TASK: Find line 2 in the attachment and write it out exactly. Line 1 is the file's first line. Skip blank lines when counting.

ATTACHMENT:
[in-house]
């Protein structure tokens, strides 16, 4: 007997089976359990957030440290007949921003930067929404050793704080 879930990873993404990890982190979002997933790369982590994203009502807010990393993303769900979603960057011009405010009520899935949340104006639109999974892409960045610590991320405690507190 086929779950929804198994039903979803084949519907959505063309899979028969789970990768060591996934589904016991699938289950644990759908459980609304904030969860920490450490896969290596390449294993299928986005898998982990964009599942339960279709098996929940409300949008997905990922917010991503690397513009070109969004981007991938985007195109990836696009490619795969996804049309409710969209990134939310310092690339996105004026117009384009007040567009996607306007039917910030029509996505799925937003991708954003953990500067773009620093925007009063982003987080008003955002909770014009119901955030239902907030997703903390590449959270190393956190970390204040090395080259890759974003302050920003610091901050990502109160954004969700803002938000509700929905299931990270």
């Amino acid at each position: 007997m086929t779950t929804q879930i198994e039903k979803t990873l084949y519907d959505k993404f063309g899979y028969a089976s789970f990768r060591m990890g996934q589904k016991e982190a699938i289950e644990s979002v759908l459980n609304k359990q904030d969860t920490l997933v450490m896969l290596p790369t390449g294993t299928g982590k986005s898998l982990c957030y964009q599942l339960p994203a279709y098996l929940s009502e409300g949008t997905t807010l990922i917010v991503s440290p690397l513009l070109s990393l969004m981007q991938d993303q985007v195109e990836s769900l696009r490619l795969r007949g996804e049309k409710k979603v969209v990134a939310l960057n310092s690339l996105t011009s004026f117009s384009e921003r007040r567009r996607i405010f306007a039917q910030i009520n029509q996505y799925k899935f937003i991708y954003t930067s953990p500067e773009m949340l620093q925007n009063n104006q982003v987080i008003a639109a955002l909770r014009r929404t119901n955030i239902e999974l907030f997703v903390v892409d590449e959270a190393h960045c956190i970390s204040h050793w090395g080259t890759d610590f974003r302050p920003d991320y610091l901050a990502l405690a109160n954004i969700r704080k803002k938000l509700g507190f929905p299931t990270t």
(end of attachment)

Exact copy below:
């Protein structure tokens, strides 16, 4: 007997089976359990957030440290007949921003930067929404050793704080 879930990873993404990890982190979002997933790369982590994203009502807010990393993303769900979603960057011009405010009520899935949340104006639109999974892409960045610590991320405690507190 086929779950929804198994039903979803084949519907959505063309899979028969789970990768060591996934589904016991699938289950644990759908459980609304904030969860920490450490896969290596390449294993299928986005898998982990964009599942339960279709098996929940409300949008997905990922917010991503690397513009070109969004981007991938985007195109990836696009490619795969996804049309409710969209990134939310310092690339996105004026117009384009007040567009996607306007039917910030029509996505799925937003991708954003953990500067773009620093925007009063982003987080008003955002909770014009119901955030239902907030997703903390590449959270190393956190970390204040090395080259890759974003302050920003610091901050990502109160954004969700803002938000509700929905299931990270």